Geodata
Geologic maps, chemical and isotopic analyses of Earth Materials, GIS datasets
Interview transcripts
Ontologies
Reports
Visualization
Web Services, Data Models and Specifications

News from America, “U-M, Sloan Foundation to enhance open access to research data”

“Professional associations, journals, data repositories and funding agencies must work together to make the entire scientific venture more transparent and to encourage broader access to research data,” said ICPSR Director George Alter. “The first step is to give scientists who produce important research data the recognition they deserve.”

U-M, Sloan Foundation to enhance open access to research data (http://www.ur.umich.edu/update/archives/121002/sloan)

The University of Michigans’ Inter-university Consortium for Political and Social Research and the Alfred P. Sloan Foundation are working together to promote open access to research data and improve the link between published works and the background data.

In particular, the ICPSR will be working with stakeholders within the social sciences, to improve:

  • Data citation
  • Transparency of research
  • Collaboration across scientific fields to study sustainable funding models for data repositories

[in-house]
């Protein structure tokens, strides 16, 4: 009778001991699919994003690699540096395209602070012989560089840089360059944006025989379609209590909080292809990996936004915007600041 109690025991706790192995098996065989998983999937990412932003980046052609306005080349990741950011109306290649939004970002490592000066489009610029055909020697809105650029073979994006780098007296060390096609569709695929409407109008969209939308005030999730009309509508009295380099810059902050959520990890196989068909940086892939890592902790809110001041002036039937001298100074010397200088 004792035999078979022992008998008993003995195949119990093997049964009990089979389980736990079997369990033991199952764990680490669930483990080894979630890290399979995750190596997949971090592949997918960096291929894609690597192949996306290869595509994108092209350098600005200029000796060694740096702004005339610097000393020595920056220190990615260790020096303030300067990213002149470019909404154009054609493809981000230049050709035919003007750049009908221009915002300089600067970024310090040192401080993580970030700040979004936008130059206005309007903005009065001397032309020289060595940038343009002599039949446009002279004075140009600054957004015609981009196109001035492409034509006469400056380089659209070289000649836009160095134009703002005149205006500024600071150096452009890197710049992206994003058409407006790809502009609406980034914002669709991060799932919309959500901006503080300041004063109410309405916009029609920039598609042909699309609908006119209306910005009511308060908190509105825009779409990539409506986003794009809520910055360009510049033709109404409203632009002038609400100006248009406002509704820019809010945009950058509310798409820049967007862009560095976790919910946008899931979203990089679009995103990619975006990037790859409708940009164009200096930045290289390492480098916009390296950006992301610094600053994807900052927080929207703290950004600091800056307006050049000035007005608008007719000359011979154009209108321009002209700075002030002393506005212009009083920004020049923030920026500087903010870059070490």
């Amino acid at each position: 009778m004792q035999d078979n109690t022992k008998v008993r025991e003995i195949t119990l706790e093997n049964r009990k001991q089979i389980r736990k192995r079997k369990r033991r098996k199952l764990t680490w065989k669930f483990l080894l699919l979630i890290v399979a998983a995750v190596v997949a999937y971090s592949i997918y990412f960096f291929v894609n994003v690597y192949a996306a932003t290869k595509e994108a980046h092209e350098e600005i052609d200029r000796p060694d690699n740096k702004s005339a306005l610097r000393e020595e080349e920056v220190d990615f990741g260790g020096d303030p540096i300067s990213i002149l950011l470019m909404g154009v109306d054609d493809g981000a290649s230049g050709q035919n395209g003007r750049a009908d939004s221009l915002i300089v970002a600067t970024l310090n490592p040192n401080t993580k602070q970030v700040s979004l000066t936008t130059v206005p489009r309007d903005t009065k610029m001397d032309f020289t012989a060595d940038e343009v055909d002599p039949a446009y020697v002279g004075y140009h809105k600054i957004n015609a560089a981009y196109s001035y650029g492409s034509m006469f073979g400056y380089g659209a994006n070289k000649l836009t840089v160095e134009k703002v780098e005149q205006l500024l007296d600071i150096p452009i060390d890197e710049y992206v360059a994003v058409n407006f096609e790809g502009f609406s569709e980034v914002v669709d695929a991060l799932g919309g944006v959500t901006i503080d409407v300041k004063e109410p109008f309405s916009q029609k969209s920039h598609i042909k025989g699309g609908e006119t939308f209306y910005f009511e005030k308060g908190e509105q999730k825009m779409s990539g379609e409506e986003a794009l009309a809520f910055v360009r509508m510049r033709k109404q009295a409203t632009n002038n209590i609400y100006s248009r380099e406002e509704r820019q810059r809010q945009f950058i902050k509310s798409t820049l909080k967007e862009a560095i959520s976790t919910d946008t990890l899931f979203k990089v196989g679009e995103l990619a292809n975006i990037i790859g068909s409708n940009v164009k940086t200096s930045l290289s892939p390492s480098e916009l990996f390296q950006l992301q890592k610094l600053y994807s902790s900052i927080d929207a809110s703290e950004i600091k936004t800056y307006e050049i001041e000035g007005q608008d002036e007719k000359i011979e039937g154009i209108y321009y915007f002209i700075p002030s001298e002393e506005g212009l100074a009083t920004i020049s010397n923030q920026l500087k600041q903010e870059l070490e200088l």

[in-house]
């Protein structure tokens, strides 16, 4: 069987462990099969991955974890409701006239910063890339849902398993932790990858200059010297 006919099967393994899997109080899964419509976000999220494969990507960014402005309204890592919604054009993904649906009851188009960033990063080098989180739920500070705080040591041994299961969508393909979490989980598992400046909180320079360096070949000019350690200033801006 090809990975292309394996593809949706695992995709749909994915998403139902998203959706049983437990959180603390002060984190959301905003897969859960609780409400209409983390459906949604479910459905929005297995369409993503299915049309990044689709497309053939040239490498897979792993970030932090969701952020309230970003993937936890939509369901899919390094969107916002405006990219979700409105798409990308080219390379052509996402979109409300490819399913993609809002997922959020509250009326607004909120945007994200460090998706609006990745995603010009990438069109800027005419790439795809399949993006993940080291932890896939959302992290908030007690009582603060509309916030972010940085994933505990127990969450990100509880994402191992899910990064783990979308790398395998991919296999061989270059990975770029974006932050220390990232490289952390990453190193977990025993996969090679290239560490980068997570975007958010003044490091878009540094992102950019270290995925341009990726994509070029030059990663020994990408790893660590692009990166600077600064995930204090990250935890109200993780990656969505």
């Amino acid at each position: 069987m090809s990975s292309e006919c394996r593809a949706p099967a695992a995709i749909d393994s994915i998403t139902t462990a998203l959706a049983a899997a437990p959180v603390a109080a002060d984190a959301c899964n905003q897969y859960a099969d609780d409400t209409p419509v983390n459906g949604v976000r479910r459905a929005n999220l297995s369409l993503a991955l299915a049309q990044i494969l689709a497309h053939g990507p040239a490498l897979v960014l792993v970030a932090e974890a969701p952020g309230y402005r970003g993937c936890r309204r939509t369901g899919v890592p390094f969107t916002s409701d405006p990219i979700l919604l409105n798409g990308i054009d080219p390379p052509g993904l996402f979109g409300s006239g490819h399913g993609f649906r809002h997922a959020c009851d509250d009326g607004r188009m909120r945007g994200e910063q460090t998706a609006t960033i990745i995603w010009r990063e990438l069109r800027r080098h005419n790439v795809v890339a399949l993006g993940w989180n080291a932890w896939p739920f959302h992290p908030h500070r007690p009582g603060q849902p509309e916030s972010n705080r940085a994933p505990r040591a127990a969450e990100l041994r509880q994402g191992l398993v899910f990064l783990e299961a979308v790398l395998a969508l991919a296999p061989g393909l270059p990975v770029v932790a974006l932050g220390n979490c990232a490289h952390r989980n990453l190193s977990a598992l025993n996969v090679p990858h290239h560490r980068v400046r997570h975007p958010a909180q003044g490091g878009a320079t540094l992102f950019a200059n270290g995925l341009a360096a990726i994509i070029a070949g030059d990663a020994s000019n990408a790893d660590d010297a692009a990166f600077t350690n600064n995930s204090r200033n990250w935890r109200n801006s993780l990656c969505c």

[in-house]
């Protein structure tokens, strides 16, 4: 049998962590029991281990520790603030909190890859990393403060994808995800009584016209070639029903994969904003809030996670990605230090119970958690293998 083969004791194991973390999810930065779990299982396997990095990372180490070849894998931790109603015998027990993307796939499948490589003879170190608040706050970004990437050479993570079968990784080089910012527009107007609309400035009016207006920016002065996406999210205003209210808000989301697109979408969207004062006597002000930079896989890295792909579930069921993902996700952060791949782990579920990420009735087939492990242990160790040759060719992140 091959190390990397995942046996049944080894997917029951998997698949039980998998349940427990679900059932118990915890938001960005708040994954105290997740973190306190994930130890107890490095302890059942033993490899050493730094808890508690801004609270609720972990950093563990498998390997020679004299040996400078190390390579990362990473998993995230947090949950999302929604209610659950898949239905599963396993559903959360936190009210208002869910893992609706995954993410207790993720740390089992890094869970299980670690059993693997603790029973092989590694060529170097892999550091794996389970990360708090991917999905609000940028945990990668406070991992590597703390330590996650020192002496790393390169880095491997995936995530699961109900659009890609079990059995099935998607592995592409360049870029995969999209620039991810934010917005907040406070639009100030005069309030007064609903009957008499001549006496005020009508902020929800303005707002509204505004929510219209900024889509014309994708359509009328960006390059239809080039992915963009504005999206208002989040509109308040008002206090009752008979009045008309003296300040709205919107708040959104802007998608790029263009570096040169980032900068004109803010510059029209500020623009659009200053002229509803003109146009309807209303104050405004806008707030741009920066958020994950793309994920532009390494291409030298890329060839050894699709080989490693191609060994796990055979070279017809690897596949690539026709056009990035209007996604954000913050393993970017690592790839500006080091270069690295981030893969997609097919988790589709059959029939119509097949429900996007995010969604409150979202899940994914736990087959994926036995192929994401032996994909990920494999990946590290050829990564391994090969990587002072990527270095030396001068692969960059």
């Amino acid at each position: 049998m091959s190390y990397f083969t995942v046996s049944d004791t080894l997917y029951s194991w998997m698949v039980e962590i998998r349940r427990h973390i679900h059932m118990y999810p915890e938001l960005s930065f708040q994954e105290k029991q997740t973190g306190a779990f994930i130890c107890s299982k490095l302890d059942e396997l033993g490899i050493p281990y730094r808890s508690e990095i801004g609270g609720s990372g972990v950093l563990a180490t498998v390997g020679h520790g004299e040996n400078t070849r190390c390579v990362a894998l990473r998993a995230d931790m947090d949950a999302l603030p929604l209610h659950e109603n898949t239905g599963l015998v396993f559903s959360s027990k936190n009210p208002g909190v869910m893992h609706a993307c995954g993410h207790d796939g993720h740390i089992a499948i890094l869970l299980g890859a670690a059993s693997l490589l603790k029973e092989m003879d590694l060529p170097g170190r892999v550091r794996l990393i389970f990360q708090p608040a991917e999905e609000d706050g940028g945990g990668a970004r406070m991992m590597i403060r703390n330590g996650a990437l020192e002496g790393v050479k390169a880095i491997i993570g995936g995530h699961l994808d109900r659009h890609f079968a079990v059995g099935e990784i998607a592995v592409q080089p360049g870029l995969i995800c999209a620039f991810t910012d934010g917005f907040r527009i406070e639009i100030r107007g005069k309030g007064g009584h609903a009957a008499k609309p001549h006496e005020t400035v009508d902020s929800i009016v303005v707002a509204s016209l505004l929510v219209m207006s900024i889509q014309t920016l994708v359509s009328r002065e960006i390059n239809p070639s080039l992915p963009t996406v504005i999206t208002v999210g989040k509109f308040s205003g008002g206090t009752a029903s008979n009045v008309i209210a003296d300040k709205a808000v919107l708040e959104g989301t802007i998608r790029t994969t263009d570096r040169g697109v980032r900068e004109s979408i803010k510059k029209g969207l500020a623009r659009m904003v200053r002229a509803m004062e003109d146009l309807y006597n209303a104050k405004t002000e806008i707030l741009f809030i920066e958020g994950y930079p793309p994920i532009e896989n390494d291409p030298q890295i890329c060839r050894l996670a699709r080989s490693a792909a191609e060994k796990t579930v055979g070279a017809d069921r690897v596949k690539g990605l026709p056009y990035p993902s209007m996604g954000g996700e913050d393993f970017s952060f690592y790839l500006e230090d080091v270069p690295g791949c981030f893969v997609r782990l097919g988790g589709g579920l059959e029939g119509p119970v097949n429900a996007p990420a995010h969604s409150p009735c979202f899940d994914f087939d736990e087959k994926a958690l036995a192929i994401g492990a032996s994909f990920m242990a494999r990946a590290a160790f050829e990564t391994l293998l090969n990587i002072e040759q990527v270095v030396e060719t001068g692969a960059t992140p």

Our survey work with JoRD has indicated that Social Sciences journals are behind Science journals in having policies on data sharing and archiving. This project has the potential to address this imbalance.

Inter-university Consortium for Political and Social Research

http://www.icpsr.umich.edu/icpsrweb/landing.jsp

Alfred P. Sloan Foundation

http://www.sloan.org/

Initial thoughts on what a model data sharing policy might contain….

A POSSIBLE START FOR A ‘MODEL DATA SHARING POLICY’

As a result of the work done on the initial methodology for carrying out the survey, the information found as part of the survey, and from thoughts obtained from reading the following publication:

National Academy of Sciences (2003). Sharing Publication-Related Data and Materials: Responsibilities of Authorship in the Life Sciences.

Obtained online at http://www.nap.edu/catalog/10613.html

an initial ‘Model Data Sharing Policy’ for journals has been attempted as follows:

MODEL POLICY

  • GENERAL POLICY STATEMENT OR PREMISE – (e.g. Nature Publishing Group = “An inherent principle of publication is that others should be able to replicate and build upon the author’s published claims”. Chemical Society Reviews = “The RSC’s Electronic Supplementary Information (ESI) service is a free facility that enables authors to enhance and increase the impact of their articles”.)